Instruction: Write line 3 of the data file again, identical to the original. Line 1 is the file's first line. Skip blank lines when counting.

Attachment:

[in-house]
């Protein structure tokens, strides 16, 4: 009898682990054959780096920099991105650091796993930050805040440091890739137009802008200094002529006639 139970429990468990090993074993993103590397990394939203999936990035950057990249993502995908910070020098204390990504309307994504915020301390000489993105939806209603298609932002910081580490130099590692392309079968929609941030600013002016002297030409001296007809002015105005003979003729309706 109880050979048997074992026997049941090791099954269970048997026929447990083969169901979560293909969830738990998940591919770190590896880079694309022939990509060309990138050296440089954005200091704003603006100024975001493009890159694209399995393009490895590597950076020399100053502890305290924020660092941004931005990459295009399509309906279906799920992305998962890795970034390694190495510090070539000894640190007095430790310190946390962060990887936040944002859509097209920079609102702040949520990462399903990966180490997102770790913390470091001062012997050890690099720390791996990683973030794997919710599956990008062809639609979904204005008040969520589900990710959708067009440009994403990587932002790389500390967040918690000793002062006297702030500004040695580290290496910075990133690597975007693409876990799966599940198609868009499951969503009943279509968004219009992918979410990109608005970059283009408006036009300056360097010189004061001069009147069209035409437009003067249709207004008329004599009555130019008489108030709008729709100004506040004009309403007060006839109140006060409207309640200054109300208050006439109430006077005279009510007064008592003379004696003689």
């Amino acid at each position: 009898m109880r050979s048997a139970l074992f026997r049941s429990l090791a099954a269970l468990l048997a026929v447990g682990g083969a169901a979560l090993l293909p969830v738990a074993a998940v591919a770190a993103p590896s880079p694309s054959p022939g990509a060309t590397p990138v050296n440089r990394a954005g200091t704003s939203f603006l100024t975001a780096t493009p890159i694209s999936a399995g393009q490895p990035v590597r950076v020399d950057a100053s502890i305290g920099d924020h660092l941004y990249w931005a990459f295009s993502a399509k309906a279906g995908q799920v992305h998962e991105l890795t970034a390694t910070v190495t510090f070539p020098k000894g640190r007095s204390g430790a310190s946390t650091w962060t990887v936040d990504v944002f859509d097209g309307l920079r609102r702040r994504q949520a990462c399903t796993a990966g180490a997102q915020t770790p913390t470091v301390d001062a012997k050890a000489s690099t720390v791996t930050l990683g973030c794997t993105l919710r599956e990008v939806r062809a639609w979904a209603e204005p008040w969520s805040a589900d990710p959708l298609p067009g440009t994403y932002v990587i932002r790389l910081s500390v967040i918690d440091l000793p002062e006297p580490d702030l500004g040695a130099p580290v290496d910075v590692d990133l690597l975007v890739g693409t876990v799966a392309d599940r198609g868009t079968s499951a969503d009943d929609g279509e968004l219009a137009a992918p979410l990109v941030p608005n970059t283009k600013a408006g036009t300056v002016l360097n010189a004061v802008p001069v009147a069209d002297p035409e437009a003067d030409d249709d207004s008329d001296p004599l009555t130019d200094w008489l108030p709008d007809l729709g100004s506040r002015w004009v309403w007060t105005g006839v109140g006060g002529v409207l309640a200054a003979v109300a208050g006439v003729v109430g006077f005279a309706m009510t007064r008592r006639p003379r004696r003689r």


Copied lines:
């Amino acid at each position: 009898m109880r050979s048997a139970l074992f026997r049941s429990l090791a099954a269970l468990l048997a026929v447990g682990g083969a169901a979560l090993l293909p969830v738990a074993a998940v591919a770190a993103p590896s880079p694309s054959p022939g990509a060309t590397p990138v050296n440089r990394a954005g200091t704003s939203f603006l100024t975001a780096t493009p890159i694209s999936a399995g393009q490895p990035v590597r950076v020399d950057a100053s502890i305290g920099d924020h660092l941004y990249w931005a990459f295009s993502a399509k309906a279906g995908q799920v992305h998962e991105l890795t970034a390694t910070v190495t510090f070539p020098k000894g640190r007095s204390g430790a310190s946390t650091w962060t990887v936040d990504v944002f859509d097209g309307l920079r609102r702040r994504q949520a990462c399903t796993a990966g180490a997102q915020t770790p913390t470091v301390d001062a012997k050890a000489s690099t720390v791996t930050l990683g973030c794997t993105l919710r599956e990008v939806r062809a639609w979904a209603e204005p008040w969520s805040a589900d990710p959708l298609p067009g440009t994403y932002v990587i932002r790389l910081s500390v967040i918690d440091l000793p002062e006297p580490d702030l500004g040695a130099p580290v290496d910075v590692d990133l690597l975007v890739g693409t876990v799966a392309d599940r198609g868009t079968s499951a969503d009943d929609g279509e968004l219009a137009a992918p979410l990109v941030p608005n970059t283009k600013a408006g036009t300056v002016l360097n010189a004061v802008p001069v009147a069209d002297p035409e437009a003067d030409d249709d207004s008329d001296p004599l009555t130019d200094w008489l108030p709008d007809l729709g100004s506040r002015w004009v309403w007060t105005g006839v109140g006060g002529v409207l309640a200054a003979v109300a208050g006439v003729v109430g006077f005279a309706m009510t007064r008592r006639p003379r004696r003689r």